Sightseeing galore in California

I’ve been so busy moving and starting a new job that I haven’t had as much time for my blog as I would like.

Not that I’m complaining about being gainfully employed, mind you.

Instead of trying to play catch-up and blog about each thing I’ve done, I’m putting everything in one post with a few of the best photos of each activity.

Before I left California, I wanted to make the most of my final days by getting out to the beaches, museums and sights I’d never been to or hadn’t been to in a while. Toward the end there were a few things I did that I didn’t blog about yet:

— I checked out the Endeavour Shuttle at the California Science Center (it’s massive and really cool).

— I drove down to San Diego to spend a day with my uncle and his wife, which included a tour of the USS Midway.

— I visited the Nixon Library in Yorba Linda with my dad the day before I moved. I had completely forgotten about the presidential libraries so I was glad my dad suggested it as an activity to do since he was coming to town to help me move. The history of his life and presidency was interesting and all (especially the Watergate exhibit) but our favorite part was touring the house he was born in and seeing how people lived 100 years ago. As the museum pointed out over and over, the first line of Nixon’s autobiography  is “I was born in a house my father built.” From humble beginnings to the most powerful office in the world, yeah yeah we get it. But ooh look at the old furniture and the tiny kitchen his mom used to cook for four boys — now that was cool.

— Then the first weekend after my move to Vegas, I talked my dad into driving out to the Mojave National Preserve to see Joshua trees and wildflowers in bloom. We got the idea from my friend Mike who had been out the week before. When I had heard about it being a great year for Joshua tree blooms I thought the only place to see them was the aptly-named Joshua Tree National Park. But Mike told me about the Mohave National Preserve, which happens to have the densest Joshua tree forest in all the world. Indeed, the trees dotted the landscape as far as the eye could see. We stopped at the Teutonia Peak trail and walked down the dirt trail for a bit, taking photos of the Joshua trees and the wildflowers. It was beautiful in its own rugged, desert way but not as colorful as my dad had been expecting.

Diverse activities and diverse photos. Enjoy!

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Stanley Kubrick retrospective at LACMA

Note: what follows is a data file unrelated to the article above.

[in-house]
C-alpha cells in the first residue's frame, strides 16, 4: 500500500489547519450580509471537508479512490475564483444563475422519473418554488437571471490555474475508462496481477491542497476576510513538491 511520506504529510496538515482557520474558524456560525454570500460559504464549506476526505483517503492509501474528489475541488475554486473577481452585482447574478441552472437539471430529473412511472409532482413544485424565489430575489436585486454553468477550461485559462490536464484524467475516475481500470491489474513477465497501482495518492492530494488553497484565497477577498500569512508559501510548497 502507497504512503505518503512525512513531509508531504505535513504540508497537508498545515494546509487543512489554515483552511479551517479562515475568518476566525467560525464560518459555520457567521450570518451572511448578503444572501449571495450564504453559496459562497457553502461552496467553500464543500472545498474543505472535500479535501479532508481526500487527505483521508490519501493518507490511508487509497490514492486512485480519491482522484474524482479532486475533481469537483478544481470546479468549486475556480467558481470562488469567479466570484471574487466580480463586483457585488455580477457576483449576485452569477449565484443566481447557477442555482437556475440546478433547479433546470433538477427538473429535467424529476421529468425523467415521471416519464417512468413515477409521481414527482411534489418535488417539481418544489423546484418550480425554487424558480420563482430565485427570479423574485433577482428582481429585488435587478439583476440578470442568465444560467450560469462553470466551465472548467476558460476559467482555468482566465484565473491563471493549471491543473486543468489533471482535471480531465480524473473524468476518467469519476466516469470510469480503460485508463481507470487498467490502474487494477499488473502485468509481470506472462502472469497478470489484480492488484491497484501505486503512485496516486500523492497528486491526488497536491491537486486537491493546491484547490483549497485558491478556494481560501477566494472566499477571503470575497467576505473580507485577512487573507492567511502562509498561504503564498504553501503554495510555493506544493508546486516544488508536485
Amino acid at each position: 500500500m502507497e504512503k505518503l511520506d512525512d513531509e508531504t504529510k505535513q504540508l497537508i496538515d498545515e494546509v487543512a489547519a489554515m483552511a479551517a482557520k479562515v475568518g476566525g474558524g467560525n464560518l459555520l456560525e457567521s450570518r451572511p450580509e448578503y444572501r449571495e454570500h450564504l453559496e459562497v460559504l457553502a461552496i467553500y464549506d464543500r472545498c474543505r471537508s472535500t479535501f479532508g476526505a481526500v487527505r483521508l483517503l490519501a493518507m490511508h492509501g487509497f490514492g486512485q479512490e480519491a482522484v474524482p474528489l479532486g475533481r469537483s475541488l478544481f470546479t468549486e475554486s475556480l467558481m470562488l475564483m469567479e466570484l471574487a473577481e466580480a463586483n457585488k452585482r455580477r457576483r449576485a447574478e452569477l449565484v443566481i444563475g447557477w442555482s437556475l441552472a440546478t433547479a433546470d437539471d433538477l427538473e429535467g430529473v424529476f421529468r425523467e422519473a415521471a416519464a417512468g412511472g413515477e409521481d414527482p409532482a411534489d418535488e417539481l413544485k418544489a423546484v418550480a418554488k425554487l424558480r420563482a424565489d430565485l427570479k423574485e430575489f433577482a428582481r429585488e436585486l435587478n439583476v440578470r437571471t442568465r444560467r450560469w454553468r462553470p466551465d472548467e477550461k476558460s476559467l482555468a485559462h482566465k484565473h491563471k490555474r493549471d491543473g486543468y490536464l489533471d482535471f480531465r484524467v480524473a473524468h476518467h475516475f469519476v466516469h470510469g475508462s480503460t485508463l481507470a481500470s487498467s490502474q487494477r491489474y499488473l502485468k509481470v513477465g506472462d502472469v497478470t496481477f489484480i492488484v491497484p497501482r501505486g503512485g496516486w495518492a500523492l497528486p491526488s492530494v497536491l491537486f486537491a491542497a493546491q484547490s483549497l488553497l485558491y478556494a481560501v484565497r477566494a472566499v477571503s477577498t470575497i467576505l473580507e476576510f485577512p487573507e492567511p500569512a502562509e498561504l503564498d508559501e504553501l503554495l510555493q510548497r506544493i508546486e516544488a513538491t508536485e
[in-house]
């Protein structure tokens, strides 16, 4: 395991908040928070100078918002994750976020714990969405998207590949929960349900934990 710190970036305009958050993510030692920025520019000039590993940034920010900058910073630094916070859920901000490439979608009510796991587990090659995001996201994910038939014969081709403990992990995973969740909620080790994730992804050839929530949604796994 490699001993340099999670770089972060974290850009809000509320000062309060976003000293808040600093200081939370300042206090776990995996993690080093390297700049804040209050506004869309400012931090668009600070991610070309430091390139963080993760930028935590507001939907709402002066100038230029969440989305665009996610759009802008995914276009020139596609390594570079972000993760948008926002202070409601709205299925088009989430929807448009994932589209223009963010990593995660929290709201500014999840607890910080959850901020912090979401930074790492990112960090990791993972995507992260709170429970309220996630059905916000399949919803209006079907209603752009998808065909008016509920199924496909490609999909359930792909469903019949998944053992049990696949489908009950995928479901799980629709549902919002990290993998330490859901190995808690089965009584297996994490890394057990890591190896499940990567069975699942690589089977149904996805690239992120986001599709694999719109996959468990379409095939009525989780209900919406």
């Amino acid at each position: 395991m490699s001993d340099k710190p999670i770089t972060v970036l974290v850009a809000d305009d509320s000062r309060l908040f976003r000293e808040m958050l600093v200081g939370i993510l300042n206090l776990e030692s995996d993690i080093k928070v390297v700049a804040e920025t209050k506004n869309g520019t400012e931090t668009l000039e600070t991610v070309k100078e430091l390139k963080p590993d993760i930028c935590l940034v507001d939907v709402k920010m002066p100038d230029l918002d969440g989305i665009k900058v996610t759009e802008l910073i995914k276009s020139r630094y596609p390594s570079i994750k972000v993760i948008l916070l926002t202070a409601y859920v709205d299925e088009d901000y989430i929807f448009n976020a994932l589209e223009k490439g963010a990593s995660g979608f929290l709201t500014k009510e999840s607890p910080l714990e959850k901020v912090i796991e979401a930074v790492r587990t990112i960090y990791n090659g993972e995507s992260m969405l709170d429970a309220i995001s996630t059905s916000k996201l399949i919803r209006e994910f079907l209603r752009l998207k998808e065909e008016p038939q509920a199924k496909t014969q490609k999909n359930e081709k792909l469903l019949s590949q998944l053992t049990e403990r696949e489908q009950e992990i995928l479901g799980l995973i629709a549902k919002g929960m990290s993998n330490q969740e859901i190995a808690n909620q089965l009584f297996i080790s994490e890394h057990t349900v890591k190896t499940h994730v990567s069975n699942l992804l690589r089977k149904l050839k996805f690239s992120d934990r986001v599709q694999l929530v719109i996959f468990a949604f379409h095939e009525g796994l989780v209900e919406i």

DSC_0482I was standing next to a wall covered floor to ceiling with Stanley Kubrick movie posters when I overheard a woman ask, “Where’s the poster for my favorite movie? Oh there it is! The Shining.” Kubrick’s classic movie that practically defined “scary” has that affect on people. Even if The Shining is the only Kubrick film you’ve seen, the retrospective of his work at the Los Angeles County Museum of Art is worth a look to catch a glimpse inside the mind of a film genius and auteur.

I’ve seen only four of Kubrick’s movies — The Shining, A Clockwork Orange, Eyes Wide Shut and Lolita. But after the LACMA exhibit, I want to watch his other movies, especially Full Metal Jacket, and Spartacus to see a young Kirk Douglas.

I started in a room with two large screens that were looping clips from his movies. It was a helpful introduction to the movies I wasn’t familiar with, especially the early ones, and provided context as I read about them later. I liked the quote from him that flashed on the screen at one point: “The truth of a thing is the feel of it, not the think of it.” It informed my understanding of what made his movies so powerful.

Next, looking at photos from Kubrick’s early career as a photojournalist, I could see why he became such a great filmmaker. He was a smart observer of people and emotion (like the sad, exhausted newsvendor next to a newspaper announcing “F.D.R. dead,” a photo he sold to Look magazine when he was just 17).

It’s a comprehensive exhibit but not too big. I liked reading his hand-written manuscript notes (like the changes he made to the classic scene in The Shining when Wendy discovers Jack’s been typing “All work and no play makes Jack a dull boy” over and over). It also was interesting to read about the controversies surrounding his movies, like church leaders writing letters deploring his turning Lolita into a film, and censors in Europe pulling A Clockwork Orange from theaters.

After about an hour or so in the Kubrick exhibit I left to finally see Levitated Mass (the boulder you can walk under that was installed last year after a popular voyage from Riverside County). I didn’t quite see how it was art but it was still fun to take photos of.

After that, I tried to get the most out of my $20 ticket by seeing more of the museum, but I was hungry so it was a rush job. I looked at some American paintings, Arts and Crafts furniture, and a creamer made by my 10th-great grandfather Paul Revere (yep, I’m name dropping!).

I left around 2 p.m. and was happy to find that the food trucks were still parked on Wilshire across the street from the museum. I got two fish tacos from The Surfer Taco because I’ve been kinda obsessed with them lately (the whole leaving Cali soon thing), and sat on the grass in the warm sun. Behind me was a section of the Berlin wall that was random but cool nonetheless. It added more culture to my artsy day!

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Next up, the space shuttle Endeavour!

The Hollywood sign up close

DSC_0468For nine years, I had a great view of the Hollywood sign from our window at work. We always knew how smoggy it was by how well (or poorly) we could see the iconic sign atop the Hollywood Hills. Maybe that’s why I never felt the need to get up close to it, at least until now.